A losing season isn’t necessarily a lost one for the Montreal Canadiens. Here are five hard lessons learned from this 2017-18 campaign the Habs can build on moving forward.
5) Paul Byron Is No Fluke
Paul Byron continues to impress, not just through his speed, but versatility.
Everyone knew Byron had breakaway speed down the middle of the ice, but few thought he could play down the middle of the ice with success. Yet, with eight points in his last eight games since he was first moved to center, Byron is on pace for his second consecutive 20-goal season.
You can add durability to the list, as at the time this was being written he was expected to play the next game after taking an arguably dirty hit against the St. Louis Blues. On a team supposedly built with character in mind, where no one stood up for the 162-pound winger-turned-center, Byron seems to be the exception, all at an average of less than $1.2 million per season.
4) Assets to Come at Trade Deadline
It’s a fair assumption the Canadiens will be sellers at the trade deadline, 10 points out of the last wild-card spot with 32 games left. As such, while they may not be in a position to make noise in the playoffs, they are poised to reap somewhat of a windfall in draft picks and prospects to build toward the future.
Consider the alternative: The Habs, built the flawed way they are, could conceivably be selling off futures as we speak in a misguided attempt to go for it now. Due to their consistent regular-season success under ex-head coach Michel Therrien, it wasn’t out of the question that they’d be in a similar position at about this time last year, in a top seed trying to contend, with their only realistic hopes for success resting on the shoulders of goaltender Carey Price.
Now everyone knows better. And those assets that will be coming in, for pieces that would arguably be lost anyway come free agency (like Tomas Plekanec), will serve as tangible proof that this season was not a complete write-off.
3) High Draft Pick
It’s maybe the most obvious benefit of a losing season: a relatively high draft pick. As the fourth-worst team in the standings entering action Thursday night, the Habs have a quasi-realistic chance to pick at No. 1 overall.
The top prize this year: likely Rasmus Dahlin, a left-handed, puck-moving phenom of a defenseman. The Habs can use him more than most, and that’s saying something, as he’s drawing comparisons to generational-talent Erik Karlsson. Every team can use an Erik Karlsson. The Habs just need one right about now.
2) Emergence of Victor Mete
While rookie Victor Mete hasn’t had anything close to a Calder Memorial Trophy-caliber season, he has been able to stick around and prove his worth as one of the team’s few mobile defensemen. He’s no Erik Karlsson, but he is a serviceable defenseman on this team.
At just 19 years of age, he’s someone Habs fans can look forward to manning the blue line for many more years. And to think he likely would have been sent back to the Ontario Hockey League and then buried deep down on the depth chart had Canadiens general manager Marc Bergevin done a half-decent job rebuilding the left side of his defense on the fly this past summer.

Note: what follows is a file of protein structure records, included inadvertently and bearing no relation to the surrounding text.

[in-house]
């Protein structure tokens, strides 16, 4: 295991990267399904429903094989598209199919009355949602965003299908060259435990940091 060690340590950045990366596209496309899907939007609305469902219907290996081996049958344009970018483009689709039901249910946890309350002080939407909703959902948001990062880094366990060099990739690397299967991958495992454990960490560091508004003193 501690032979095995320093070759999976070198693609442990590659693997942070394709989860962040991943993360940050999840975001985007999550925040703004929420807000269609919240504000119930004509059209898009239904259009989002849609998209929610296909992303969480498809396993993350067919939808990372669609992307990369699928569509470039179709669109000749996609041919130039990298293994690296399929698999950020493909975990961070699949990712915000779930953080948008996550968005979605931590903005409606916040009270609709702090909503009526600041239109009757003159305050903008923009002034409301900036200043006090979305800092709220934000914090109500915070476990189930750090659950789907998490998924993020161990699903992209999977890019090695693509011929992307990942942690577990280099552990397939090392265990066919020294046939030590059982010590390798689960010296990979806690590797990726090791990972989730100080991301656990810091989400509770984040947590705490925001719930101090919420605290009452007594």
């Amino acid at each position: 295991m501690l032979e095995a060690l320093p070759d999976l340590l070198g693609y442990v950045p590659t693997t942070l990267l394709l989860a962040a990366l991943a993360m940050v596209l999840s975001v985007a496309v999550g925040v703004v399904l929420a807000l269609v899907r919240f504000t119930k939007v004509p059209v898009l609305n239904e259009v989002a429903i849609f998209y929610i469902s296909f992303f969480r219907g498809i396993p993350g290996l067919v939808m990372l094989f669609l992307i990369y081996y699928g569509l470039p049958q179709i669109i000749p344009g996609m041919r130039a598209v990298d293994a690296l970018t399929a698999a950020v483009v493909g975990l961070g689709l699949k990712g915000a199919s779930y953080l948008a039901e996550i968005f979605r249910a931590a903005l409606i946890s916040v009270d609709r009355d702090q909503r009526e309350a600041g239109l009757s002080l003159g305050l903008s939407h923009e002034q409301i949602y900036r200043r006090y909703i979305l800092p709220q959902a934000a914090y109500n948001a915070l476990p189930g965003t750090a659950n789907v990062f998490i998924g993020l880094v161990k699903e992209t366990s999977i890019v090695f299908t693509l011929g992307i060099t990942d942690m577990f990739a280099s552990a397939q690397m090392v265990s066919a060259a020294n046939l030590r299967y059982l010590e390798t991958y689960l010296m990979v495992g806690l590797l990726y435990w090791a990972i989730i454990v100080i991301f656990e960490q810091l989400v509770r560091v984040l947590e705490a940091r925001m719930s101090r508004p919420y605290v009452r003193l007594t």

It’s very possible the Habs wouldn’t have given him much of a shot had they found a way to keep Andrei Markov, Alexei Emelin, Nathan Beaulieu and Mikhail Sergachev in the fold. Seeing as Beaulieu and Sergachev are still youngsters, it could have been years before Mete was discovered for the gem that he was.
Granted, Bergevin doing a half-decent job rebuilding the left side of his defense on the fly would have meant there wouldn’t have been a need for Mete now or for the foreseeable future; Take what you can get, though.
1) Undeniable Need for Change
Habs fans have admittedly been down this road before.
When goaltender Carey Price went down for all but 12 games a few seasons ago, the flaws in the way this team had been built were revealed for all to see. That of course prompted a dramatic change.
In retrospect, or how many saw it at the time, the P.K. Subban trade was a move further in the wrong direction. Bergevin doubled down on the notion that a team built around the elite play of a soon-to-be 30-year-old goaltender was sound management. When you double down on something and lose, you tend to have to pay up.
With some analysts who had hailed the trade a win for the Habs at the time now calling Shea Weber a diminishing asset, there is little denying what has become obvious. The Habs need to shift away their focus from trying to win now.
This season has been the cold shower to a nightmarish culture change that took hold of this organization seasons ago. Everyone’s finally waking up. There’s no escaping reality. It’s time for a dramatic change for the better, now.
It may take some time to undo all the damage done, but it’s a start… one that would not have been possible without the horror that’s been 2017-18. The battle, not the season, may be lost, but the war is still going strong.